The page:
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Mitman tapped as Marshall Scholar
McLean student will pursue master’s in physics at Oxford

Kurt Mitman By Matt Kelly

Fourth-year student Kurt Elliott Mitman will pursue a master’s degree in physics at Oxford University in Oxford, England, for the next two years, after being named U.Va.’s sixth Marshall Scholar.

“I was so ecstatic, I yelled out loud in University Hall,” Mitman, 21, said after being told he had won. “This is an affirmation of four years of academic work and research.”

Mitman, from McLean, spent his third year studying natural sciences at Pembroke College at the University of Cambridge, England. He is a Harrison Award winner, Goldwater Scholar, Lawn resident, Echols Scholar and member of the University Guides. He is also involved in the International Relations Organization at U.Va.

In addition, Mitman has done research in the fields of neuroscience, economics and physics, and he has three publications in circulation.
“It is a high academic honor to be a part of this community of scholars,” Mitman said. “This is an incredible opportunity.”

Mitman’s eventual goal is to earn a Ph.D. in physics, and while he enjoys research, he said he wants to be a teacher.

“We are thrilled to have Kurt win a Marshall Scholarship,” said Nicole Hurd, assistant dean and director of the Center for Undergraduate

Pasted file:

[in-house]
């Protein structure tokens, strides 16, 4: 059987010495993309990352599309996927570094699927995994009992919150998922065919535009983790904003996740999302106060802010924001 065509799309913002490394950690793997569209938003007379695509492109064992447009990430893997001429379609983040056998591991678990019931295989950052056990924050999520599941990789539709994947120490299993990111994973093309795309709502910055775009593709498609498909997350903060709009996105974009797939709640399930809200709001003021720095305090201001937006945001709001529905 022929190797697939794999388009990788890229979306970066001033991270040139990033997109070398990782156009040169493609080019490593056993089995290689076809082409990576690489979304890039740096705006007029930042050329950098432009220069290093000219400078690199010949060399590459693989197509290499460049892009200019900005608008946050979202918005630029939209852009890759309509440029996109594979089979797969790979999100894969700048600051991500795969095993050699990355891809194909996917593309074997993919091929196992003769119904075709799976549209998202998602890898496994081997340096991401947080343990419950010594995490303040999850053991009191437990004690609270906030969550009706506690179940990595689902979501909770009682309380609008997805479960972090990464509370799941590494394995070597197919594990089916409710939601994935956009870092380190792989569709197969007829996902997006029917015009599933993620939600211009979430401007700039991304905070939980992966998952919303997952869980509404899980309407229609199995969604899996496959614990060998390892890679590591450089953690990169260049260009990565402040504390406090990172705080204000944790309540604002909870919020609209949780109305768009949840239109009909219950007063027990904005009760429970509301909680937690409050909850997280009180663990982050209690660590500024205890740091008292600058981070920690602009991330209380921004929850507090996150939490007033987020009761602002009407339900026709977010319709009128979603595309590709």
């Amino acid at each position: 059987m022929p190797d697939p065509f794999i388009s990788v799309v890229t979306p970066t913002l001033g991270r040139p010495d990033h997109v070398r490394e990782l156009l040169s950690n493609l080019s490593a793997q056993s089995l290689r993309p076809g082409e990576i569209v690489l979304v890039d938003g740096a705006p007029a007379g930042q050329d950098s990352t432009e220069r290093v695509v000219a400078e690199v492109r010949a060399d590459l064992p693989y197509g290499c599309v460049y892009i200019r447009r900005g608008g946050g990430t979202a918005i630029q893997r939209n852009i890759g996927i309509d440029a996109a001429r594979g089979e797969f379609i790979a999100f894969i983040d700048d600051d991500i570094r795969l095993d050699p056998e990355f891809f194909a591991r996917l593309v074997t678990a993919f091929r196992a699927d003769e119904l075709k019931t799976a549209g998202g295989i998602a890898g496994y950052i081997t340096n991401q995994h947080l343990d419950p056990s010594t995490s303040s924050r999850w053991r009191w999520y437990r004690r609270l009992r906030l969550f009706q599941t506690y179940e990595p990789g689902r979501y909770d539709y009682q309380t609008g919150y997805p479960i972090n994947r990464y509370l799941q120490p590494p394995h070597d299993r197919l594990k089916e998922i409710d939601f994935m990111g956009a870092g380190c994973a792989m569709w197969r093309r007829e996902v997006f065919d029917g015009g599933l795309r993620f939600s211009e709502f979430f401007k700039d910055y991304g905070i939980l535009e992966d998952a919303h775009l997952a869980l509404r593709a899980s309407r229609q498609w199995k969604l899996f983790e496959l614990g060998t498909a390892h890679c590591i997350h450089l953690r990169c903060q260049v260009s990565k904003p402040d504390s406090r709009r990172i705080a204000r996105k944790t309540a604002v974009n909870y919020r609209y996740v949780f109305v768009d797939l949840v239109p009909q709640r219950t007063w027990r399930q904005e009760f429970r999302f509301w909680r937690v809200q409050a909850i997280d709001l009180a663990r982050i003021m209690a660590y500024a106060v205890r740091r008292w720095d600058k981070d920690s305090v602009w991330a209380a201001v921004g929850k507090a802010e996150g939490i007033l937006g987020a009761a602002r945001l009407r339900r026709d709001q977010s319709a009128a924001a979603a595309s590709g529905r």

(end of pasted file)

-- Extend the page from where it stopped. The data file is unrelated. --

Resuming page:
Excellence. “He has done extraordinary work both inside the classroom and with the larger community. Whether it is his research with the Harrison award or his leadership with the International Relations Organization, his commitment to learning and sharing knowledge
is inspiring.”

Mitman was born at the U.Va. Medical Center while his parents were graduate students at the University. They both work for the State Department now.

Each year, hundreds of America’s brightest students compete for the up to 40 awards given annually by the Marshall Scholarship committee. The scholarship funds two years of study at any university in the United Kingdom.

The Marshall Scholarship, which celebrates its 50th anniversary this year, is funded by the British government in honor of U.S. General George C. Marshall, who crafted the plan to rebuild Europe after World War II. William Gwym won U.Va.’s first Marshall Scholarship in 1954, soon after the program’s inception.


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